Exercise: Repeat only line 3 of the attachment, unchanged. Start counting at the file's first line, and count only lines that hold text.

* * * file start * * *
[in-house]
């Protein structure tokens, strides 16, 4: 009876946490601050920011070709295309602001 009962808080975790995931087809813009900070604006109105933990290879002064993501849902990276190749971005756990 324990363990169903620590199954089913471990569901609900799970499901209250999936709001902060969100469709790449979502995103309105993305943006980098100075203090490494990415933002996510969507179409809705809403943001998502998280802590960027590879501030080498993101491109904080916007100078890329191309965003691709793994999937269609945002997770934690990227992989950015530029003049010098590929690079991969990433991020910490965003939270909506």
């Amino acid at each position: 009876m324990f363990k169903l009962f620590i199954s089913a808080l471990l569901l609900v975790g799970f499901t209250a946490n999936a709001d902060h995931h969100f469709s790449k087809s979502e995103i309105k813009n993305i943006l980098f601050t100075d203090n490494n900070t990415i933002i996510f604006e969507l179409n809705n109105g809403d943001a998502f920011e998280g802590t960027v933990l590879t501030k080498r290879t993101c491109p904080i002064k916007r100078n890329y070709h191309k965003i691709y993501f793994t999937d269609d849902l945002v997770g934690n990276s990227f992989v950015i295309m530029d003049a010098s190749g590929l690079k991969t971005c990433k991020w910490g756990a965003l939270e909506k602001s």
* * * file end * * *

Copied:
């Amino acid at each position: 009876m324990f363990k169903l009962f620590i199954s089913a808080l471990l569901l609900v975790g799970f499901t209250a946490n999936a709001d902060h995931h969100f469709s790449k087809s979502e995103i309105k813009n993305i943006l980098f601050t100075d203090n490494n900070t990415i933002i996510f604006e969507l179409n809705n109105g809403d943001a998502f920011e998280g802590t960027v933990l590879t501030k080498r290879t993101c491109p904080i002064k916007r100078n890329y070709h191309k965003i691709y993501f793994t999937d269609d849902l945002v997770g934690n990276s990227f992989v950015i295309m530029d003049a010098s190749g590929l690079k991969t971005c990433k991020w910490g756990a965003l939270e909506k602001s």